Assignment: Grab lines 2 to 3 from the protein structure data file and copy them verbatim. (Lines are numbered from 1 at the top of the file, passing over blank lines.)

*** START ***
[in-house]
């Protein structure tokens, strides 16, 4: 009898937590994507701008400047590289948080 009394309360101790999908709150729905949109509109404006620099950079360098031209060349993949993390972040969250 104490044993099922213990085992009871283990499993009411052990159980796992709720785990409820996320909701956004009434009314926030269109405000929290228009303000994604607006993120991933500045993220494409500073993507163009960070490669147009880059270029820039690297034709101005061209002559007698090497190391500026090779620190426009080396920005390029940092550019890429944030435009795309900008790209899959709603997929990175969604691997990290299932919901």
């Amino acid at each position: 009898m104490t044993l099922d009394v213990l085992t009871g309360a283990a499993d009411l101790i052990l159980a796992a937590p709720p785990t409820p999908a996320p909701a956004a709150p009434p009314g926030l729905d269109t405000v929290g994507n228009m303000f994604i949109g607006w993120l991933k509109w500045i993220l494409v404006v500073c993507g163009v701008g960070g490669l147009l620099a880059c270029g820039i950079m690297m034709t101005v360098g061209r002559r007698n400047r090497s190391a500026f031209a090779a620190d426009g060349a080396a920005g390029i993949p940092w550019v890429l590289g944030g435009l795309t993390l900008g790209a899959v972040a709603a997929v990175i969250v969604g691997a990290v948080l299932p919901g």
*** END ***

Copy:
């Protein structure tokens, strides 16, 4: 009898937590994507701008400047590289948080 009394309360101790999908709150729905949109509109404006620099950079360098031209060349993949993390972040969250 104490044993099922213990085992009871283990499993009411052990159980796992709720785990409820996320909701956004009434009314926030269109405000929290228009303000994604607006993120991933500045993220494409500073993507163009960070490669147009880059270029820039690297034709101005061209002559007698090497190391500026090779620190426009080396920005390029940092550019890429944030435009795309900008790209899959709603997929990175969604691997990290299932919901």
């Amino acid at each position: 009898m104490t044993l099922d009394v213990l085992t009871g309360a283990a499993d009411l101790i052990l159980a796992a937590p709720p785990t409820p999908a996320p909701a956004a709150p009434p009314g926030l729905d269109t405000v929290g994507n228009m303000f994604i949109g607006w993120l991933k509109w500045i993220l494409v404006v500073c993507g163009v701008g960070g490669l147009l620099a880059c270029g820039i950079m690297m034709t101005v360098g061209r002559r007698n400047r090497s190391a500026f031209a090779a620190d426009g060349a080396a920005g390029i993949p940092w550019v890429l590289g944030g435009l795309t993390l900008g790209a899959v972040a709603a997929v990175i969250v969604g691997a990290v948080l299932p919901g």